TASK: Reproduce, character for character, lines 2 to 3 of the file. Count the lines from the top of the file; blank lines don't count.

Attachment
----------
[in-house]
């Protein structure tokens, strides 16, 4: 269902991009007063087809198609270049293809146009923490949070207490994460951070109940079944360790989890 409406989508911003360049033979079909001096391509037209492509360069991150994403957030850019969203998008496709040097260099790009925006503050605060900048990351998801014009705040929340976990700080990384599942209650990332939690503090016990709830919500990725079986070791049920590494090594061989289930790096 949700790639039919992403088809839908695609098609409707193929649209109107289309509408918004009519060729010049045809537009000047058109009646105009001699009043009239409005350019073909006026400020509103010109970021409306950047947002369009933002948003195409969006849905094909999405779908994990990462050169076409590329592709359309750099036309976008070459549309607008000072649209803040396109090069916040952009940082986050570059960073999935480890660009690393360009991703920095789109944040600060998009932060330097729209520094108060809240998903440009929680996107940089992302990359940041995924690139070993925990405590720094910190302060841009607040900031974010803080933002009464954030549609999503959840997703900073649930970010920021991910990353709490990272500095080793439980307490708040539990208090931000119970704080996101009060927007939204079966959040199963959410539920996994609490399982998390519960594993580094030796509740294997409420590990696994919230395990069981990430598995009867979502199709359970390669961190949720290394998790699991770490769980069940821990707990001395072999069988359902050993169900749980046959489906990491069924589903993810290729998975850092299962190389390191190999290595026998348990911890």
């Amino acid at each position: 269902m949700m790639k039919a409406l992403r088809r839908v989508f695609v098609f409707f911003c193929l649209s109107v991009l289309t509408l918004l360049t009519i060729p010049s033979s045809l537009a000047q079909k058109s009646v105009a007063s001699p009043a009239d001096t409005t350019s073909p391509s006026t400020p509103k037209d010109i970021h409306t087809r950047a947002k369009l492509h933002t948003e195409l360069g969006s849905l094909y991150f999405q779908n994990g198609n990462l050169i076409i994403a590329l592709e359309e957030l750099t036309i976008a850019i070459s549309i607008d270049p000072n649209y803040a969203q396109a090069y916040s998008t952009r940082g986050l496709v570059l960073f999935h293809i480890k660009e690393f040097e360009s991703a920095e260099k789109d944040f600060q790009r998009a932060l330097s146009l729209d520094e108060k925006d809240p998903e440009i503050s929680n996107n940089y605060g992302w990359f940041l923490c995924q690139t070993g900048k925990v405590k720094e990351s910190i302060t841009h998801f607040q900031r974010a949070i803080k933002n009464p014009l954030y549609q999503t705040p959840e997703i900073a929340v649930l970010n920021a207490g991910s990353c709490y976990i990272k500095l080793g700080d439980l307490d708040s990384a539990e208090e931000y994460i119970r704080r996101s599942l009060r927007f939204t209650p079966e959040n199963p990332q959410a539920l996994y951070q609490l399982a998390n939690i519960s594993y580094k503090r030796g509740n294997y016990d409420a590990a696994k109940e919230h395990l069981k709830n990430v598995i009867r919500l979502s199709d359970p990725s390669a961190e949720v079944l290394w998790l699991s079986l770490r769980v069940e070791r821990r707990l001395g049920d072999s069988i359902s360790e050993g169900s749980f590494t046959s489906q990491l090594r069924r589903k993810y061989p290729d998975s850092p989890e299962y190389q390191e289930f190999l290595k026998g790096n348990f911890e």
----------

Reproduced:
């Protein structure tokens, strides 16, 4: 269902991009007063087809198609270049293809146009923490949070207490994460951070109940079944360790989890 409406989508911003360049033979079909001096391509037209492509360069991150994403957030850019969203998008496709040097260099790009925006503050605060900048990351998801014009705040929340976990700080990384599942209650990332939690503090016990709830919500990725079986070791049920590494090594061989289930790096 949700790639039919992403088809839908695609098609409707193929649209109107289309509408918004009519060729010049045809537009000047058109009646105009001699009043009239409005350019073909006026400020509103010109970021409306950047947002369009933002948003195409969006849905094909999405779908994990990462050169076409590329592709359309750099036309976008070459549309607008000072649209803040396109090069916040952009940082986050570059960073999935480890660009690393360009991703920095789109944040600060998009932060330097729209520094108060809240998903440009929680996107940089992302990359940041995924690139070993925990405590720094910190302060841009607040900031974010803080933002009464954030549609999503959840997703900073649930970010920021991910990353709490990272500095080793439980307490708040539990208090931000119970704080996101009060927007939204079966959040199963959410539920996994609490399982998390519960594993580094030796509740294997409420590990696994919230395990069981990430598995009867979502199709359970390669961190949720290394998790699991770490769980069940821990707990001395072999069988359902050993169900749980046959489906990491069924589903993810290729998975850092299962190389390191190999290595026998348990911890």
């Amino acid at each position: 269902m949700m790639k039919a409406l992403r088809r839908v989508f695609v098609f409707f911003c193929l649209s109107v991009l289309t509408l918004l360049t009519i060729p010049s033979s045809l537009a000047q079909k058109s009646v105009a007063s001699p009043a009239d001096t409005t350019s073909p391509s006026t400020p509103k037209d010109i970021h409306t087809r950047a947002k369009l492509h933002t948003e195409l360069g969006s849905l094909y991150f999405q779908n994990g198609n990462l050169i076409i994403a590329l592709e359309e957030l750099t036309i976008a850019i070459s549309i607008d270049p000072n649209y803040a969203q396109a090069y916040s998008t952009r940082g986050l496709v570059l960073f999935h293809i480890k660009e690393f040097e360009s991703a920095e260099k789109d944040f600060q790009r998009a932060l330097s146009l729209d520094e108060k925006d809240p998903e440009i503050s929680n996107n940089y605060g992302w990359f940041l923490c995924q690139t070993g900048k925990v405590k720094e990351s910190i302060t841009h998801f607040q900031r974010a949070i803080k933002n009464p014009l954030y549609q999503t705040p959840e997703i900073a929340v649930l970010n920021a207490g991910s990353c709490y976990i990272k500095l080793g700080d439980l307490d708040s990384a539990e208090e931000y994460i119970r704080r996101s599942l009060r927007f939204t209650p079966e959040n199963p990332q959410a539920l996994y951070q609490l399982a998390n939690i519960s594993y580094k503090r030796g509740n294997y016990d409420a590990a696994k109940e919230h395990l069981k709830n990430v598995i009867r919500l979502s199709d359970p990725s390669a961190e949720v079944l290394w998790l699991s079986l770490r769980v069940e070791r821990r707990l001395g049920d072999s069988i359902s360790e050993g169900s749980f590494t046959s489906q990491l090594r069924r589903k993810y061989p290729d998975s850092p989890e299962y190389q390191e289930f190999l290595k026998g790096n348990f911890e």